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Expect to pay S$1,973 in medical costs per employee by 2030



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Faced with a rapidly ageing population and increased medical cost, it is a must for employers in Singapore to relook at their healthcare strategies.

According to the latest report by Mercer together with Marsh & McLennan Companies’ Asia Pacific Risk Center (APRC), the segment of Singapore employees aged over 50 is projected to increase by 55%, and to represent 40% of the workforce by 2030.

This is likely to present a mounting financial burden for employers for employers as Mercer’s analysis has shown that older employees tend to have a significantly higher rate of healthcare utilisation.

In fact, the report, titled “Aging Workforce: Cost and Productivity Challenges of Ill Health in Singapore”, pointed out that as employees age, they require more inpatient hospitalisation (from 2.4% in those aged 20-29, to 34% in those aged 60 or older), more general practitioner visits (from slightly under 60% in those aged 20-29, to almost 90% in those aged 60 and above), and more specialist visits (from 10% in 20-29 year-olds, to 53% in those 60 or older).

 

This increase in demand and utilisation medical services will see the aging demographic contributing to 41% of the escalation in medical costs. To make things worse, together with inflation, this increase in demand and utilisation will result in a surge of overall costs.

The report highlighted that the aging workforce and medical cost inflation in Singapore are projected to drive up average medical costs per employee by 108% to S$1,973 per year in 2030, representing a mounting financial burden for employers.

What is worth noting is the top 10% of claimants attribute to 60% of all medical claim costs. This highlights the value of interventions for high-risk groups, such as health and wellness programs to reduce the incidence of disease, and screening for earlier detection of disease.

ALSO READ: Insurance premiums may go up by 85% in Singapore by 2030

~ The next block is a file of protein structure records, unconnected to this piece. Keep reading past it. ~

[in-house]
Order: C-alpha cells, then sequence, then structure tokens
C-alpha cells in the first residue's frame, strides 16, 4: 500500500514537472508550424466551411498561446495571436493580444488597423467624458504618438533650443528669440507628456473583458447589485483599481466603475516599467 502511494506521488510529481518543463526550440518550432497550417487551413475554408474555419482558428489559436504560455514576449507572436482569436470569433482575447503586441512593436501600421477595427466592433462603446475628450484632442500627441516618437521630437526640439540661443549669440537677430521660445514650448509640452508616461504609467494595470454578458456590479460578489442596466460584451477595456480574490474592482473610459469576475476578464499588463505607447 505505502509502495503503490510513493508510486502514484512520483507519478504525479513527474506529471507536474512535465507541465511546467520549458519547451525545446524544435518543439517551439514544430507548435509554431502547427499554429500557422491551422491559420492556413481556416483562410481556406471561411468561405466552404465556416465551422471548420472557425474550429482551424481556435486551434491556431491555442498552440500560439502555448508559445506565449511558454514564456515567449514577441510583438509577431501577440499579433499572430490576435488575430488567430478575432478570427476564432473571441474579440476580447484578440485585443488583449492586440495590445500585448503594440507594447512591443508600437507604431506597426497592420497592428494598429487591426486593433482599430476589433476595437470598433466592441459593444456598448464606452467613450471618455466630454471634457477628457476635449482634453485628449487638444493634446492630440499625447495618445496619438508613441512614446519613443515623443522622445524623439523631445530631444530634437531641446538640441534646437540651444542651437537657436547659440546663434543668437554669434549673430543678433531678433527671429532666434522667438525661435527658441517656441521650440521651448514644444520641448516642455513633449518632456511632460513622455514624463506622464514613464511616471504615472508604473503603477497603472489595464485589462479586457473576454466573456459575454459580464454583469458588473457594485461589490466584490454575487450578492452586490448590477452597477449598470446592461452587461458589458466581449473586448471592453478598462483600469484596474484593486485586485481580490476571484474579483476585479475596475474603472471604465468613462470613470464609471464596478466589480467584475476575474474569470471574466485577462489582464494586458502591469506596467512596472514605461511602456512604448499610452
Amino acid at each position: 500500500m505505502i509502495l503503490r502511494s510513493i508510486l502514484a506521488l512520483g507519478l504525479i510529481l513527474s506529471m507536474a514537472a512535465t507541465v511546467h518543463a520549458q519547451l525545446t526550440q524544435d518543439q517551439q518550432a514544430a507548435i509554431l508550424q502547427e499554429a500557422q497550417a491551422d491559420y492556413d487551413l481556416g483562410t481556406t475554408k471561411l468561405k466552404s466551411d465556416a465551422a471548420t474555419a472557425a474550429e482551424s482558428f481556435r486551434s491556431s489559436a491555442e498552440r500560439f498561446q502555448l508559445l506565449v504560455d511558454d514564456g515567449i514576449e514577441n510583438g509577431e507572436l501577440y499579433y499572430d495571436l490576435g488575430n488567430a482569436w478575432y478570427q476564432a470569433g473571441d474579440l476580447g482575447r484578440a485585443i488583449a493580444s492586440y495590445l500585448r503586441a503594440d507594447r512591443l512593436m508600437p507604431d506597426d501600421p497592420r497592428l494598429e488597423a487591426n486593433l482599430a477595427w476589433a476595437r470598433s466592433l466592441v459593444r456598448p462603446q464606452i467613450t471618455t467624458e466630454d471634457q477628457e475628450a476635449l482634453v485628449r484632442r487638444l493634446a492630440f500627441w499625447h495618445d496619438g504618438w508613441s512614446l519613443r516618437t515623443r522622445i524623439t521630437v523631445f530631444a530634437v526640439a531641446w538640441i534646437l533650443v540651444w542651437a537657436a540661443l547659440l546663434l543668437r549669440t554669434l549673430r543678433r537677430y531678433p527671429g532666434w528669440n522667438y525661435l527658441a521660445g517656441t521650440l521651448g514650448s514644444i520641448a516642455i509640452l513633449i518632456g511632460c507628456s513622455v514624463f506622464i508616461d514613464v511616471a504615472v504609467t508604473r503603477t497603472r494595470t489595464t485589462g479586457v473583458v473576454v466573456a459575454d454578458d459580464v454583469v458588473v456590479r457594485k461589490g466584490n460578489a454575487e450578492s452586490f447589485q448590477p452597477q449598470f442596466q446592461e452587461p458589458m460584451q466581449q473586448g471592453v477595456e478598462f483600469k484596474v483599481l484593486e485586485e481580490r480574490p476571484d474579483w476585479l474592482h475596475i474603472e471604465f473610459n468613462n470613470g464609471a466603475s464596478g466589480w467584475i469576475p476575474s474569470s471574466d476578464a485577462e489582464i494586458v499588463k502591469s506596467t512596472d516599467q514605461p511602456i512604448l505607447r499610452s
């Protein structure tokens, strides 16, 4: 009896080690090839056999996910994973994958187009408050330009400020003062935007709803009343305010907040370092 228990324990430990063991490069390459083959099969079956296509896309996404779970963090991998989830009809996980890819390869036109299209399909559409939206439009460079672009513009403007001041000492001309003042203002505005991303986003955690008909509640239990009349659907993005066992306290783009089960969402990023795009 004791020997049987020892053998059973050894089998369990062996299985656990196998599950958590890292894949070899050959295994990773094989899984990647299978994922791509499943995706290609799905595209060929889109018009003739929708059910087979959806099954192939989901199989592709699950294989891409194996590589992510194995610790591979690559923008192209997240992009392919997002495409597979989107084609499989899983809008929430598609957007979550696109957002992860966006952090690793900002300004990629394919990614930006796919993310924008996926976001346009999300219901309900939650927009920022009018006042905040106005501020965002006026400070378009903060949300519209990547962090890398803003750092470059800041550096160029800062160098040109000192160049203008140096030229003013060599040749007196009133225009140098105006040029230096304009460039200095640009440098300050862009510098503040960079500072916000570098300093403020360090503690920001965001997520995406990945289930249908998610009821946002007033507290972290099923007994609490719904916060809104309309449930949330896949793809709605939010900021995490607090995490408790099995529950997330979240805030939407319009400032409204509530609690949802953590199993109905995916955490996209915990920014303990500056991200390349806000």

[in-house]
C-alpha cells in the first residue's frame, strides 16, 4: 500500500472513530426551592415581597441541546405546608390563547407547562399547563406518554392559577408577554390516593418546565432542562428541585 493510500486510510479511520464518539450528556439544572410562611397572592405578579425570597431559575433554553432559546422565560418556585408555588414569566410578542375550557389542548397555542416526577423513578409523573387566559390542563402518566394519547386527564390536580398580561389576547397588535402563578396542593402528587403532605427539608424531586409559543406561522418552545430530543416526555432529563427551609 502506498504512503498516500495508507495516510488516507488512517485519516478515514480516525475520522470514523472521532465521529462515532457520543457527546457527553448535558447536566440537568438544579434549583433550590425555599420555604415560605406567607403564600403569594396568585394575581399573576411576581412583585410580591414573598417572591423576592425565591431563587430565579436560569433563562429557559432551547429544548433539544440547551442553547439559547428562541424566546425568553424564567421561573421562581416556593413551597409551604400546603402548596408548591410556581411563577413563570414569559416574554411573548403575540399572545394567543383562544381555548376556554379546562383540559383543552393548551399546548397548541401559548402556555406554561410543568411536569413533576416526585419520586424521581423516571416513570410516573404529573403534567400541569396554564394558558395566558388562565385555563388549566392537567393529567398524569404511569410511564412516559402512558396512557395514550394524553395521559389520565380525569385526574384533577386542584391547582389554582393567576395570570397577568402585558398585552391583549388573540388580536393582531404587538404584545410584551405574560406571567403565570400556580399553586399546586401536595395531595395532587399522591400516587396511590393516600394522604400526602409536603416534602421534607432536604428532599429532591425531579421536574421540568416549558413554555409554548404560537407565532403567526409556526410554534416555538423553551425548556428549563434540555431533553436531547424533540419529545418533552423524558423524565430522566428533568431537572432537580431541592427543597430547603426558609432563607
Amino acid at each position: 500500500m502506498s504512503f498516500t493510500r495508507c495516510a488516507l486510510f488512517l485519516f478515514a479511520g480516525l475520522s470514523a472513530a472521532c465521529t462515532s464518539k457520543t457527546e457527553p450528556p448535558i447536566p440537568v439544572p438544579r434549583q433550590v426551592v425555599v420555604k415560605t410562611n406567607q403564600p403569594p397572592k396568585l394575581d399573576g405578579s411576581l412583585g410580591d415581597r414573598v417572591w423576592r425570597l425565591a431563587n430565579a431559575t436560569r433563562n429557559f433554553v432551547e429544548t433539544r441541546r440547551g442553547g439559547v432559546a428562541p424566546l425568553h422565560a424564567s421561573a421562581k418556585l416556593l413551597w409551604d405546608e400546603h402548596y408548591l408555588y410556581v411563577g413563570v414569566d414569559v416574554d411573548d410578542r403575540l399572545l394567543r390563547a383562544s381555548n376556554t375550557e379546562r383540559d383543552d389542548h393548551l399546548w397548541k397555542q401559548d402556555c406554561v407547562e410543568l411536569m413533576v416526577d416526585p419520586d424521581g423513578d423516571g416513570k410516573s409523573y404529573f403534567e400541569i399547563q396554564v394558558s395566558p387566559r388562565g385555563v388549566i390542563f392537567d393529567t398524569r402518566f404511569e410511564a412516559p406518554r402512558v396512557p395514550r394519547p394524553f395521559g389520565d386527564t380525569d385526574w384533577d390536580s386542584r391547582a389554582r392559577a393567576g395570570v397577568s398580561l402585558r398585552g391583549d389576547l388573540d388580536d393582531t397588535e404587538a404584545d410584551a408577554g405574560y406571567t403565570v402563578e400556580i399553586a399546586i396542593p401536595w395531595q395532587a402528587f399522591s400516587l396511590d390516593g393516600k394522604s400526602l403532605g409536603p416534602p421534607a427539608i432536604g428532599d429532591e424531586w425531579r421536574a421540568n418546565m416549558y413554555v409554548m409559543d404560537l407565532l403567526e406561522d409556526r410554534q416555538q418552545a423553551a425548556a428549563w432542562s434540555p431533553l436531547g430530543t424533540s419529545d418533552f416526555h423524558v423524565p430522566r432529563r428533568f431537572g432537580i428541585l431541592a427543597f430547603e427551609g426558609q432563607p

Apart from increase in medical costs, societal aging is also likely to contribute to challenges such as productivity growth through increasing rates of absenteeism and presenteeism.

In Singapore, societal aging is estimated to drive the prevalence of chronic diseases such as cancer and diabetes by up to 200% by 2030.

Mercer aging workforce report (exhibit11)

 

Looking at current trends, Mercer’s report projected a 25% increase of productivity loss due to sickness absenteeism per employee based on GNI (gross national income). With an aging workforce, this represents a cost of S$3.3 billion in 2030 at the national level – a 43% increase from 2016. The research also found that the cost of presenteesim due to ill health is estimated at 2.3 to 2.8 times the cost of absenteeism – representing a cost of S$7.6 billion by 2030 on a lower bound estimate.

 

Mercer aging workforce report (exhibit15)

 

Neil Narale, Singapore business leader for Mercer Marsh Benefits, said: “With improved management of health conditions permitting individuals to stay in the workforce longer, increasing financial needs in retirement, as well as more flexible employment options, such as working from home, and on-demand jobs in the gig economy, there is a growing trend for Singapore employees to postpone their retirement.”

Narale noted that with health risks increasing with age, organisations need to adapt to current demographic trends by implementing strategies to mitigate the higher costs of ill health and capitalise on the productivity of an older and potentially shrinking workforce.

“This includes workforce analytics to characterise productivity drivers, as well as evidence-based workplace strategies such as health initiatives, workplace redesign, and return-to-work programs,” Narale added.

READ MORE: UOB’s group HR head: learning is not just for the young

He pointed out that while an aging workforce may present challenges related to higher healthcare needs, older workers are also associated with advantages such as greater firm-specific knowledge, and lower turnover rates.

“If managed properly, diversity of age at work can serve to improve productivity and reduce the need for governments to tax corporates and the next generation to support the elderly,” he added.

“Consequently, as business leaders and governments design productivity-enhancing changes, it is important for them to consider the implications of an aging workforce in the development of such strategies. A holistic approach that aims to improve the overall health of the workforce, while pre-emptively introducing initiatives to enhance productivity, will enable organisations to capitalise and maximise the productivity of an aging and potentially shrinking workforce,” concluded Narale.

ALSO READ: Singapore’s re-employment guidelines for older workers, effective July 2017

Mercer ageing workforce infographic

Infographic and photos / Mercer



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